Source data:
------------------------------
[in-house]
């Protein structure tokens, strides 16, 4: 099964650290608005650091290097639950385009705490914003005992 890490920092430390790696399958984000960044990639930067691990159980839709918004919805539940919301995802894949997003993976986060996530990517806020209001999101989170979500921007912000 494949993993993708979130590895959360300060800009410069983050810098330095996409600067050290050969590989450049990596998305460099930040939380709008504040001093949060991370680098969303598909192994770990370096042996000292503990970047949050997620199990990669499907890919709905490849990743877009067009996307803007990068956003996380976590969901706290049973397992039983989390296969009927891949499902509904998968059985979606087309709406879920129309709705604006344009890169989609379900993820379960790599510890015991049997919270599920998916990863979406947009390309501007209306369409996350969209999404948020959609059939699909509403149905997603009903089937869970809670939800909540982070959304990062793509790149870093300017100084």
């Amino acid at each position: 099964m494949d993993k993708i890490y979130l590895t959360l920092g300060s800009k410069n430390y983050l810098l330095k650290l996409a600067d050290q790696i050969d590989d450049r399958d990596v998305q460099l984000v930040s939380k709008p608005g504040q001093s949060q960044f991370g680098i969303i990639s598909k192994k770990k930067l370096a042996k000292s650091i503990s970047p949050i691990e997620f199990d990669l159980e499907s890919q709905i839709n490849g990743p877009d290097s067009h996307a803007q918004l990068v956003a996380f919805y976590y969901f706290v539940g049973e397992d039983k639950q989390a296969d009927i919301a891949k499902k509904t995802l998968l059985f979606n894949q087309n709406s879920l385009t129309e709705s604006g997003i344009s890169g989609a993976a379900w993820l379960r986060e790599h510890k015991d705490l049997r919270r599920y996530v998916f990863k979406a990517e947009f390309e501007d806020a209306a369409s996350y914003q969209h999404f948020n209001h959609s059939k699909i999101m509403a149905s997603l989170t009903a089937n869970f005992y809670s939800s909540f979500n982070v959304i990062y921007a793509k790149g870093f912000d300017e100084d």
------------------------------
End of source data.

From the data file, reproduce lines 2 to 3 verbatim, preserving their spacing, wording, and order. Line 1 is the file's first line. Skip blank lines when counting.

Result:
């Protein structure tokens, strides 16, 4: 099964650290608005650091290097639950385009705490914003005992 890490920092430390790696399958984000960044990639930067691990159980839709918004919805539940919301995802894949997003993976986060996530990517806020209001999101989170979500921007912000 494949993993993708979130590895959360300060800009410069983050810098330095996409600067050290050969590989450049990596998305460099930040939380709008504040001093949060991370680098969303598909192994770990370096042996000292503990970047949050997620199990990669499907890919709905490849990743877009067009996307803007990068956003996380976590969901706290049973397992039983989390296969009927891949499902509904998968059985979606087309709406879920129309709705604006344009890169989609379900993820379960790599510890015991049997919270599920998916990863979406947009390309501007209306369409996350969209999404948020959609059939699909509403149905997603009903089937869970809670939800909540982070959304990062793509790149870093300017100084």
């Amino acid at each position: 099964m494949d993993k993708i890490y979130l590895t959360l920092g300060s800009k410069n430390y983050l810098l330095k650290l996409a600067d050290q790696i050969d590989d450049r399958d990596v998305q460099l984000v930040s939380k709008p608005g504040q001093s949060q960044f991370g680098i969303i990639s598909k192994k770990k930067l370096a042996k000292s650091i503990s970047p949050i691990e997620f199990d990669l159980e499907s890919q709905i839709n490849g990743p877009d290097s067009h996307a803007q918004l990068v956003a996380f919805y976590y969901f706290v539940g049973e397992d039983k639950q989390a296969d009927i919301a891949k499902k509904t995802l998968l059985f979606n894949q087309n709406s879920l385009t129309e709705s604006g997003i344009s890169g989609a993976a379900w993820l379960r986060e790599h510890k015991d705490l049997r919270r599920y996530v998916f990863k979406a990517e947009f390309e501007d806020a209306a369409s996350y914003q969209h999404f948020n209001h959609s059939k699909i999101m509403a149905s997603l989170t009903a089937n869970f005992y809670s939800s909540f979500n982070v959304i990062y921007a793509k790149g870093f912000d300017e100084d």